Erika Linnander, associate director at GHLI, realized her interest in health when she volunteered for the Peace Corps from 2001 to 2003. Even though she went on this trip as an educational volunteer, her experience exposed her to how health issues could spill over and create barriers for educational systems. “Students wanted to come and learn, but they were sick or were taking care of their families. It seemed like HIV wiped out education,” explained Erika.
During her two years as a volunteer in Malawi, Erika’s most vivid memory of that country’s health care system occurred when she was teaching at a secondary school campus. It was nighttime, and a young girl got sick. Erika brought her to the hospital and explained how committed the nurses were, but they couldn’t do anything because they didn’t have medicine. “You had good people working in a broken system,” she observed.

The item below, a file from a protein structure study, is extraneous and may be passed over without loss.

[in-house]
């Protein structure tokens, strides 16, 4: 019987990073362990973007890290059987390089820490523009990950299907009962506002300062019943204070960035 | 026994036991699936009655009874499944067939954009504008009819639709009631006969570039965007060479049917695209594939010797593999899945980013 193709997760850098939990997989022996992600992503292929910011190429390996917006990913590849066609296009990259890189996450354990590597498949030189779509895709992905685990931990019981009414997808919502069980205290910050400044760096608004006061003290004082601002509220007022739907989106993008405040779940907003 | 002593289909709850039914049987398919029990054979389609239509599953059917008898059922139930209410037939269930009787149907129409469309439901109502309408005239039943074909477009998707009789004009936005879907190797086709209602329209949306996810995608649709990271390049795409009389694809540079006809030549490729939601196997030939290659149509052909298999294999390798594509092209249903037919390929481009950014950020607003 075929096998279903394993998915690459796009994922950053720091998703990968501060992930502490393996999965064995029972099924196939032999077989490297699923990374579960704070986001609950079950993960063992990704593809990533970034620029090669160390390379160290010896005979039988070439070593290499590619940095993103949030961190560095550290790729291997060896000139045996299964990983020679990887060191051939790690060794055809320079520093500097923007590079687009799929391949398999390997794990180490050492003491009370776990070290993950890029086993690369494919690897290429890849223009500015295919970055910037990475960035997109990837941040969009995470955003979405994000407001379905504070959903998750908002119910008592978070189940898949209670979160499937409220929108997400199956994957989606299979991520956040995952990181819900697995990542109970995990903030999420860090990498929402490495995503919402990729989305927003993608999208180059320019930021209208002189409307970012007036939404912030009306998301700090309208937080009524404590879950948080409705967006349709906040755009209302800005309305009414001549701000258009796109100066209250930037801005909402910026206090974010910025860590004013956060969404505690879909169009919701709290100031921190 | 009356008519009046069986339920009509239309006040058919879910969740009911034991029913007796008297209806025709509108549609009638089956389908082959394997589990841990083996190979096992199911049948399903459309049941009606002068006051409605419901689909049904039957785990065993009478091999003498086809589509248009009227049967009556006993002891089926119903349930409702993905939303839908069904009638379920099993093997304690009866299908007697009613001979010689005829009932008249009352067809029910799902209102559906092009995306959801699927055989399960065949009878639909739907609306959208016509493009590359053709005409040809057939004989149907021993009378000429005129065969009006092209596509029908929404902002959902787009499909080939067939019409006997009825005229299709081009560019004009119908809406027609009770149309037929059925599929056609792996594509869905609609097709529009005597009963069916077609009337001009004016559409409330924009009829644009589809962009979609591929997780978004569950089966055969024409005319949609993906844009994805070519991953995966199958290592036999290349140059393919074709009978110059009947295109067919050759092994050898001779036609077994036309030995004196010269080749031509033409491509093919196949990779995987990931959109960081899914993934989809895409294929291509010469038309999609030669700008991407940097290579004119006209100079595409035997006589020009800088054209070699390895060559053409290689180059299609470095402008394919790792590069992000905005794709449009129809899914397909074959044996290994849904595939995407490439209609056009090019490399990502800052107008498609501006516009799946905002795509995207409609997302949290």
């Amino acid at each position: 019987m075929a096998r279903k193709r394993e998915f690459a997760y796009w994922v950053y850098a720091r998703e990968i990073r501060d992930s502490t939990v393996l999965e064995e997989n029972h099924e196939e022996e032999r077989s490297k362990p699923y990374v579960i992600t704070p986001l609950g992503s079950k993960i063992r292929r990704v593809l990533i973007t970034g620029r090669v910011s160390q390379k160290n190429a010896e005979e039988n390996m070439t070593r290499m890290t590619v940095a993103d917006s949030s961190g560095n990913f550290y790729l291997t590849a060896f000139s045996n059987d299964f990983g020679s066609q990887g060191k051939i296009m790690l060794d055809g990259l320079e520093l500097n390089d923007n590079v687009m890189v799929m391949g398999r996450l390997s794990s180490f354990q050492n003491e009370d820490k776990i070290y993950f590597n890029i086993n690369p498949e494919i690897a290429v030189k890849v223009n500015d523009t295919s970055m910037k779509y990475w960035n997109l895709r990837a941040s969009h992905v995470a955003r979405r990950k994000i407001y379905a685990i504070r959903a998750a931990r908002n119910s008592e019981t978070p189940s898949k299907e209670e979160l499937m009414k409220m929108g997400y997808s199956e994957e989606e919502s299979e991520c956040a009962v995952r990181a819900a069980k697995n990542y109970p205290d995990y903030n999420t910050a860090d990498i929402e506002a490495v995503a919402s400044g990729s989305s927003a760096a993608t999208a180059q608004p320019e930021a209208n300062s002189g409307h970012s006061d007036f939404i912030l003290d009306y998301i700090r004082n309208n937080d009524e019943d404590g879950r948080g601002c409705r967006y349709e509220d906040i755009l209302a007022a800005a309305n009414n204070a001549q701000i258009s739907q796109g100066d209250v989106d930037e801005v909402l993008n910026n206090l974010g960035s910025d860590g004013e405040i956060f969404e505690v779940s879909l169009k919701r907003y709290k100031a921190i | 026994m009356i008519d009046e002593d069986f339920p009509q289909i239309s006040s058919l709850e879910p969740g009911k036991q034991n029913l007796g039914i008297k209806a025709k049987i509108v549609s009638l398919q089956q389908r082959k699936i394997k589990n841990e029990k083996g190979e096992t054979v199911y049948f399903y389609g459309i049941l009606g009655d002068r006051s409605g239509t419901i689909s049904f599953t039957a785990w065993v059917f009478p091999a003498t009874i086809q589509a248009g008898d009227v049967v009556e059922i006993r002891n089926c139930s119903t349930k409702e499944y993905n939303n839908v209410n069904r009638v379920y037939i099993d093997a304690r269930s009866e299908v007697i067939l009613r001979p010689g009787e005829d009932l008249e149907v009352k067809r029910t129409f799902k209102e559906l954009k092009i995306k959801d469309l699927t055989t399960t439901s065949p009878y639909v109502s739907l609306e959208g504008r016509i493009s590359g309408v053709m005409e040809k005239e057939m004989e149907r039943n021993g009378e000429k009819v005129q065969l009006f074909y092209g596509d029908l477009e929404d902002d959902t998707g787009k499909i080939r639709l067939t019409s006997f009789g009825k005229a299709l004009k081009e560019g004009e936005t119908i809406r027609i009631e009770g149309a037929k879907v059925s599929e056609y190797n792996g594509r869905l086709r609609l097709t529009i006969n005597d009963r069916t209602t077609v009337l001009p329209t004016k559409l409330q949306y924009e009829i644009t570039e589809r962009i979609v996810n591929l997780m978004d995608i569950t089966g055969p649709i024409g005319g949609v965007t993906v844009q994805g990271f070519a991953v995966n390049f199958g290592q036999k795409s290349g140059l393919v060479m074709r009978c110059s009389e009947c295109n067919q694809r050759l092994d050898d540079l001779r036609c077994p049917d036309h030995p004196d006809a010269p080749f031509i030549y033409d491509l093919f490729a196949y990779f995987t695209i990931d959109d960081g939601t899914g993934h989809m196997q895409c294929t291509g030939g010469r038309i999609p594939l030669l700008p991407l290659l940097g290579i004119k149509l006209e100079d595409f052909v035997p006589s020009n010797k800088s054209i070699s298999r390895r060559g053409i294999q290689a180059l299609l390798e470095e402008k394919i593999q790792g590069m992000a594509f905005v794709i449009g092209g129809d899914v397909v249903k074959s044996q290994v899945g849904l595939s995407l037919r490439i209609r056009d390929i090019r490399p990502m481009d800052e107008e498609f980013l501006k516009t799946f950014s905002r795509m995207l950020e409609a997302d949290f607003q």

Erika heard about Betsy Bradley while finishing up her degree in public health and business at Johns Hopkins. A friend told her about Betsy and the Ethiopian Hospital Management Initiative program. Even though the program was in its first year, Erika was excited about its practical design and reached out to Betsy to see if there was a role for her with the program. But before Erika joined the GHLI team, she wanted to learn more about how hospitals work through an administrative fellowship with John Hopkins Medicine. Erika applied her knowledge from the fellowship to GHLI when she returned in 2009.
A part of Erika’s role at GHLI includes program development. She shared how watching a program start with a broad objective and then launch is one of the most fulfilling aspects of her work. “It makes me excited, humble and mostly grateful for the opportunity that I can do meaningful work with and for good people.”
Amanda Sorrentino, GHLI Intern